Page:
She told me that, on average, one staff in the back office takes charge of two robotic models.

“We have sold nearly 1,000 robots like Jiaojiao to China’s banking institutions,” Ye said. “We understand that using robots to completely replace human at a bank is not possible at the moment, so Jiaojiao is more like an assistant that helps respond to customers’ emotional needs in banking.”

Over a hotpot meal, I discussed my experience with Jiaojiao with my friend Yolanda, who works for regional lender called Bohai Bank. She said she’s a firm believer in the banks’ smart strategy on robots.

“Isn’t that just a voice amplifier of a lobby manager?” I asked her. “And it doesn’t save much labor cost if it needs back office support. What’s the point?”

“Of course, there is a point,” Yolanda argued. “Look at Alpha Go. It has a machine-learning process that can evolve based on big data. Once Jiaojiao gathers enough dialogue information, it can react just like a human. Don’t hold blind faith in foreign technology. China can make it happen in a decade or even sooner.”

I don’t doubt China’s capability of developing high-end technologies, but I wonder whether Chinese banks will invest in expensive Alpha Go-ish technology to save on operational costs.

The soup in the hot pot turned steamed up the air, blurring my vision of Yolanda and the hypothesis of robot-driven “smart banking” at this stage.

I suddenly thought: maybe virtual teller machines (VTMs), not robots, are the real game changers for the banking industry.

So I headed for the city of Wuxi on a weekend outing with my Hong Kong friend Wendy. China Merchants Bank, a commercial lender known for its customer service savvy, has its first “smart bank” there equipped with VTMs.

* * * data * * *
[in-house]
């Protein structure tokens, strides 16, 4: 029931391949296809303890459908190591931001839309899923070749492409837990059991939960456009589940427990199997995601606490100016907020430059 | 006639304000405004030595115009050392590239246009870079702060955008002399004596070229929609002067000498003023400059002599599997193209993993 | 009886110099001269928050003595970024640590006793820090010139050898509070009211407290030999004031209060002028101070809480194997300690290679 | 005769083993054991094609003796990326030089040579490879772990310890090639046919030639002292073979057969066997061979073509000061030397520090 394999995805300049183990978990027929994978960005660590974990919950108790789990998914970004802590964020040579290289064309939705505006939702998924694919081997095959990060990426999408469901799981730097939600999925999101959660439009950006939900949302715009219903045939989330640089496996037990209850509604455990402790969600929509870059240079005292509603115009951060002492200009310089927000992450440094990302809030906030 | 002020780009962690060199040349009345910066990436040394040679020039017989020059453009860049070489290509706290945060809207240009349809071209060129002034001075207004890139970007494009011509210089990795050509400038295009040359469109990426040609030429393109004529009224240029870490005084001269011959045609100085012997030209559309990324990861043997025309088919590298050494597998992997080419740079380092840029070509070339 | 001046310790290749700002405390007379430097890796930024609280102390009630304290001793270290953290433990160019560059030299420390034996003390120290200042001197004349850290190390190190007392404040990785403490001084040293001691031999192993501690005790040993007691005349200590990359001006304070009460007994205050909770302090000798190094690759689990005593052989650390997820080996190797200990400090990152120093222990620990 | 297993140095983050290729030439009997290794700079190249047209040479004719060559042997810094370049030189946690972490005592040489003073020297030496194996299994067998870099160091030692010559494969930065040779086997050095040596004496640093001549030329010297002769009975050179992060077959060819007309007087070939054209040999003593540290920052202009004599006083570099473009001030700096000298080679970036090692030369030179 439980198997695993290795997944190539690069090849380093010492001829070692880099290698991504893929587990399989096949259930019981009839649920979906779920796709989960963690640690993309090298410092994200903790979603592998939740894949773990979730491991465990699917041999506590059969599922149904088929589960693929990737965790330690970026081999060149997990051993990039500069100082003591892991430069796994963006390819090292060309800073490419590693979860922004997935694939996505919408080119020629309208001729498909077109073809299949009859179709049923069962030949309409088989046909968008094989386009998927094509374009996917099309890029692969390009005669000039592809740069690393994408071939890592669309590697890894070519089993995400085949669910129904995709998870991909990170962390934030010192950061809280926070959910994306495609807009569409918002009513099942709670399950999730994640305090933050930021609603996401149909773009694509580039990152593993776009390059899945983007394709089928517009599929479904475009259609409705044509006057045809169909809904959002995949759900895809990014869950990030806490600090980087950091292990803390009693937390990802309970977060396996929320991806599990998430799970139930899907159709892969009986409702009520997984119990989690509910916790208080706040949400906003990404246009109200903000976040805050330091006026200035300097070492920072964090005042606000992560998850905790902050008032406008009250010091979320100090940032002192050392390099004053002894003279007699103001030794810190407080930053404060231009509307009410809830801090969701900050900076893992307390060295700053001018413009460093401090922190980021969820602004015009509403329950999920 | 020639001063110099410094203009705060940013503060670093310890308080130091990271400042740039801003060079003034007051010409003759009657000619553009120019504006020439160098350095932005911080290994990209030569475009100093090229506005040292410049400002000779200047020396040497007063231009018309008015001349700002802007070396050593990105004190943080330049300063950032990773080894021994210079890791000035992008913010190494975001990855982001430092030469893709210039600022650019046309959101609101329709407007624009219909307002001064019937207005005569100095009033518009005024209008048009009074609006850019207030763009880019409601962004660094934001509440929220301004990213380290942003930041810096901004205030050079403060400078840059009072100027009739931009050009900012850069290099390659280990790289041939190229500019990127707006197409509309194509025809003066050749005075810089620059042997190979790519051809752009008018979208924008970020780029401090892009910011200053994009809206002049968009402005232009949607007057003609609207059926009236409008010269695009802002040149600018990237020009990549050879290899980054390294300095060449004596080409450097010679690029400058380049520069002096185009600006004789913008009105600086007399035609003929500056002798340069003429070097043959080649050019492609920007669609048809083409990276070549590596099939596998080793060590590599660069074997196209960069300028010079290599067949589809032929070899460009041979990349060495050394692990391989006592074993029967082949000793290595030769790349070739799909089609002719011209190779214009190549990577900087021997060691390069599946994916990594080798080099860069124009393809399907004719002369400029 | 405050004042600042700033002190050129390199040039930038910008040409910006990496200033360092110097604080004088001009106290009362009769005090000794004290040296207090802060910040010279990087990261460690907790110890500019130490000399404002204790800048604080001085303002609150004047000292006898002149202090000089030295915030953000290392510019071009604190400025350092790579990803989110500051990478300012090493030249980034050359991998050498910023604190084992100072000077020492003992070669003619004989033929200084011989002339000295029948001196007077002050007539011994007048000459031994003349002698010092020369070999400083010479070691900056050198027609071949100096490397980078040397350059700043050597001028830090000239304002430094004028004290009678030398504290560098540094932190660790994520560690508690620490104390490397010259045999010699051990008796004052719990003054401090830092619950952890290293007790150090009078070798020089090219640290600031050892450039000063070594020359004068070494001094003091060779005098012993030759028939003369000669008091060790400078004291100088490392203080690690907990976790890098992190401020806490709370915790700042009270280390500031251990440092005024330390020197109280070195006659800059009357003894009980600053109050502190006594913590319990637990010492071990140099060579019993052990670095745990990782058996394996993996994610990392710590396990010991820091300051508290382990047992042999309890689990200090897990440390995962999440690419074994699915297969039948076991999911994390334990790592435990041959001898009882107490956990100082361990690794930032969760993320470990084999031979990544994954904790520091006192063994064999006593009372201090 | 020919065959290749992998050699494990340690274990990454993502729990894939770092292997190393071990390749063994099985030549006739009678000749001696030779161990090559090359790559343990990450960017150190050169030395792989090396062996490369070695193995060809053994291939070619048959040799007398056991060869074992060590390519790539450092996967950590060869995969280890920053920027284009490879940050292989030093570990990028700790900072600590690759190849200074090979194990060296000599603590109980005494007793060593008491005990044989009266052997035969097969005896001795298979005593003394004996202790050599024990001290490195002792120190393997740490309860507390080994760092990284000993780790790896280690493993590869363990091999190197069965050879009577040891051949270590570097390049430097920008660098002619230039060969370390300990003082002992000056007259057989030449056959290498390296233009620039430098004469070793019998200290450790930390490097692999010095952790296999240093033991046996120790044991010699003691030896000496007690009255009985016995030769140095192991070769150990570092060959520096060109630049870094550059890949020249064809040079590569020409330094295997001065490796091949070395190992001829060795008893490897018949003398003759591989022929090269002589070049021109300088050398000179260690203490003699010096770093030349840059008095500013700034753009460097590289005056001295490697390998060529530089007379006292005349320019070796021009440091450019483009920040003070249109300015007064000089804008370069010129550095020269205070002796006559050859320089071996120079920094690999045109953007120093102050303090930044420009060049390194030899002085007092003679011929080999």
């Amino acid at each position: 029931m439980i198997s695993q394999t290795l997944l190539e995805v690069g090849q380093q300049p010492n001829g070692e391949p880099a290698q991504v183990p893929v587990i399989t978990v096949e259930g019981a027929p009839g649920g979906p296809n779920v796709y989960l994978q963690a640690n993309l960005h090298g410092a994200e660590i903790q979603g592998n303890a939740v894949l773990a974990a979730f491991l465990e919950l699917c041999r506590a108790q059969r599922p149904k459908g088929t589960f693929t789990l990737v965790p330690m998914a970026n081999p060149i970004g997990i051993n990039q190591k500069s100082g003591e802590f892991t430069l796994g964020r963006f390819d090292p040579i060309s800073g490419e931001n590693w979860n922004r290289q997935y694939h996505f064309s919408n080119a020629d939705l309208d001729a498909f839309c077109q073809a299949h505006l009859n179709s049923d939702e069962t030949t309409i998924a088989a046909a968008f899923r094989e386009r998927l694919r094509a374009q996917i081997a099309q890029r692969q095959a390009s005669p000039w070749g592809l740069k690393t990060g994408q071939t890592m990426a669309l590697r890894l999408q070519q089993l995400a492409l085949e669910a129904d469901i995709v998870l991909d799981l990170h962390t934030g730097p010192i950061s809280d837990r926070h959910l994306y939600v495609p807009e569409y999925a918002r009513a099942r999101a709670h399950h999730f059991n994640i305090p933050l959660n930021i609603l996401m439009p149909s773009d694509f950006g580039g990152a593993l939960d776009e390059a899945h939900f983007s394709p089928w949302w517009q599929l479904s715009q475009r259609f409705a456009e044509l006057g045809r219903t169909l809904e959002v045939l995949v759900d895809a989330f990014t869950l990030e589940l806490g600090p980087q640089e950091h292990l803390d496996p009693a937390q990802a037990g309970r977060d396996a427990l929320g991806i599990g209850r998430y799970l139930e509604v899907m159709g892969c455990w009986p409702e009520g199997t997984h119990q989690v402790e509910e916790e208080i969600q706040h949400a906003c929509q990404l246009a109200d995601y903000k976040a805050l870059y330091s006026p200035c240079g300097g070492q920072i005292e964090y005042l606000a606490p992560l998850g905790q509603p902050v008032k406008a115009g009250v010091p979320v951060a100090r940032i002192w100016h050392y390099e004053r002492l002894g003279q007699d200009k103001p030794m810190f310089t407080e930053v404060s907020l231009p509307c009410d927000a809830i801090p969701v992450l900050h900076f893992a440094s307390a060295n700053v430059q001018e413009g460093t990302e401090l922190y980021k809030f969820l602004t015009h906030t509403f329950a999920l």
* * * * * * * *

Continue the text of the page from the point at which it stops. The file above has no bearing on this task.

The branch has six self-help VTMs in the middle of the bank and two standard counters further inside. I counted seven staff.

VTMs were first adopted in China by Guangfa Bank in 2012. Customers can get deposit and credit cards issued, and receive investment and financial management services by talking to bank representatives from the video available device.

Wendy and I sat at one of the self-service counters with an iPad and card censor sitting in front of us. A sliding screen finds services that can’t be conducted through the website.

“Maybe I can try to change my mobile number linked to my debit card,” Wendy suggested.

But she was denied access from a Hong Kong ID on her first try. I couldn’t find anything interesting to do from the services listed on the iPad screen.

Just about that time, a woman in her 20s alked in to get a new bank deposit card. She approached a lobby manager and started to fill in paper forms at the counter, as if all those VTMs were invisible and useless.

“Why didn’t you use the VTMs over there?” I asked her, after she received her card.

“I didn’t know how it works,” she told me. “Rather than spending time learning how to use the machine, I prefer the counters.”

CITIC Securities estimated earlier that the demand for VTMs will continue to grow, with volume reaching 9,000 sets in China. Guotai Jun’an Securities said that the market size of VTMs could grow to over 8 billion yuan, approximately two or three times that of the ATM market.

But the lady customer was a reminder that customers aren’t familiar with this new technology, even as banks rush to embrace it.

In the end, I wasn’t convinced that robots or VTMs are really making banking any smarter. Those who love technology might embrace these new systems, but the question remains: will everyday consumers take to it?

If banks lose their focus on customers, their smart banking may not be so smart after all.